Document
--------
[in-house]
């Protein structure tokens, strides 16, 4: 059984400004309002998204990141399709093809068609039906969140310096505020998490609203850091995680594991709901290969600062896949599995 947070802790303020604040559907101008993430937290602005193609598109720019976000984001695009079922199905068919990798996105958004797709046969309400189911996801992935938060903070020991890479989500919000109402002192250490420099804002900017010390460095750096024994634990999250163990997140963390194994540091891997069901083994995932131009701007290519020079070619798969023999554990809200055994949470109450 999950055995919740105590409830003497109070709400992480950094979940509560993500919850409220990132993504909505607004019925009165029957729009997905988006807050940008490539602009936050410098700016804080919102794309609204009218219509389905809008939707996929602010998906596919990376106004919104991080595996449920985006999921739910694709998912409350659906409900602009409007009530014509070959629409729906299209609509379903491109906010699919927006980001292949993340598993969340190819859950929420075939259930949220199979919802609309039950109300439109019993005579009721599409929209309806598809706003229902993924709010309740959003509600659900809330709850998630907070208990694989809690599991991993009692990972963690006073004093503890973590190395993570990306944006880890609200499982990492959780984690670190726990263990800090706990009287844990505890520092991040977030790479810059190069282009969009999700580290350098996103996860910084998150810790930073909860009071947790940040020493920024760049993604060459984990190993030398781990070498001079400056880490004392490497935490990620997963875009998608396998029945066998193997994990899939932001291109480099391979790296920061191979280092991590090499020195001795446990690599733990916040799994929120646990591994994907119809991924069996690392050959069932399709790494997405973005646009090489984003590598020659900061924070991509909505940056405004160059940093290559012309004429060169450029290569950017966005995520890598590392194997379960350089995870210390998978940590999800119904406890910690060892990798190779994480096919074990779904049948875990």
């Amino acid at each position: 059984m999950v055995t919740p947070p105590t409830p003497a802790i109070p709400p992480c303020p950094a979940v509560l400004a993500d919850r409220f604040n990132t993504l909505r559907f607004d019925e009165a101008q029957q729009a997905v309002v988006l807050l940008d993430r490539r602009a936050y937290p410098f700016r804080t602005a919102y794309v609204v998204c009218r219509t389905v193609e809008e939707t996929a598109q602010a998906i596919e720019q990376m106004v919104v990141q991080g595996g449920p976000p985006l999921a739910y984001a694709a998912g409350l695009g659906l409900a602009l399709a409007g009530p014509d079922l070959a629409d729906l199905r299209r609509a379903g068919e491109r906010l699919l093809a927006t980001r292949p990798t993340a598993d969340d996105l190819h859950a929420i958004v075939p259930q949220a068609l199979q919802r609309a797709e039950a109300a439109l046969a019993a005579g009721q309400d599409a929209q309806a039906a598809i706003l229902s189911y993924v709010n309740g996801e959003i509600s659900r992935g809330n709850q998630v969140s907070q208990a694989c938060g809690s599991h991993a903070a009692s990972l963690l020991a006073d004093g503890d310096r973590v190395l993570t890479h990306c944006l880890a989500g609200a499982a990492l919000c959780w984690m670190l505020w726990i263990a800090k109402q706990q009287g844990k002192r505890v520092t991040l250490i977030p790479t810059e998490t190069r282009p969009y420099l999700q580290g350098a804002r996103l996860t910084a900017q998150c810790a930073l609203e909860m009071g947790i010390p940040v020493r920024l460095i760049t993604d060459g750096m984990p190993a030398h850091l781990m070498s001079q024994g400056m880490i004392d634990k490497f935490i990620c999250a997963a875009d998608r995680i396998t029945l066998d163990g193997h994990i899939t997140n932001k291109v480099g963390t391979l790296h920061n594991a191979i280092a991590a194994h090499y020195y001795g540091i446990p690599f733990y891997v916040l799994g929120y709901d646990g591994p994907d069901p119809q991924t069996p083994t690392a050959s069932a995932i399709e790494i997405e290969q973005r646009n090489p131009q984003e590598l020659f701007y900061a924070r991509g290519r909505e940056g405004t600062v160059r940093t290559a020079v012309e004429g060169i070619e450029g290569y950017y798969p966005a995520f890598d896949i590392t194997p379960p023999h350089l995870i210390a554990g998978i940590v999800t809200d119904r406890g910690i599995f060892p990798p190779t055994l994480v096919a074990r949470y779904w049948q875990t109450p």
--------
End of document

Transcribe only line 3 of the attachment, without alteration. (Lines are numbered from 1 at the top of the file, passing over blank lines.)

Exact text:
């Amino acid at each position: 059984m999950v055995t919740p947070p105590t409830p003497a802790i109070p709400p992480c303020p950094a979940v509560l400004a993500d919850r409220f604040n990132t993504l909505r559907f607004d019925e009165a101008q029957q729009a997905v309002v988006l807050l940008d993430r490539r602009a936050y937290p410098f700016r804080t602005a919102y794309v609204v998204c009218r219509t389905v193609e809008e939707t996929a598109q602010a998906i596919e720019q990376m106004v919104v990141q991080g595996g449920p976000p985006l999921a739910y984001a694709a998912g409350l695009g659906l409900a602009l399709a409007g009530p014509d079922l070959a629409d729906l199905r299209r609509a379903g068919e491109r906010l699919l093809a927006t980001r292949p990798t993340a598993d969340d996105l190819h859950a929420i958004v075939p259930q949220a068609l199979q919802r609309a797709e039950a109300a439109l046969a019993a005579g009721q309400d599409a929209q309806a039906a598809i706003l229902s189911y993924v709010n309740g996801e959003i509600s659900r992935g809330n709850q998630v969140s907070q208990a694989c938060g809690s599991h991993a903070a009692s990972l963690l020991a006073d004093g503890d310096r973590v190395l993570t890479h990306c944006l880890a989500g609200a499982a990492l919000c959780w984690m670190l505020w726990i263990a800090k109402q706990q009287g844990k002192r505890v520092t991040l250490i977030p790479t810059e998490t190069r282009p969009y420099l999700q580290g350098a804002r996103l996860t910084a900017q998150c810790a930073l609203e909860m009071g947790i010390p940040v020493r920024l460095i760049t993604d060459g750096m984990p190993a030398h850091l781990m070498s001079q024994g400056m880490i004392d634990k490497f935490i990620c999250a997963a875009d998608r995680i396998t029945l066998d163990g193997h994990i899939t997140n932001k291109v480099g963390t391979l790296h920061n594991a191979i280092a991590a194994h090499y020195y001795g540091i446990p690599f733990y891997v916040l799994g929120y709901d646990g591994p994907d069901p119809q991924t069996p083994t690392a050959s069932a995932i399709e790494i997405e290969q973005r646009n090489p131009q984003e590598l020659f701007y900061a924070r991509g290519r909505e940056g405004t600062v160059r940093t290559a020079v012309e004429g060169i070619e450029g290569y950017y798969p966005a995520f890598d896949i590392t194997p379960p023999h350089l995870i210390a554990g998978i940590v999800t809200d119904r406890g910690i599995f060892p990798p190779t055994l994480v096919a074990r949470y779904w049948q875990t109450p």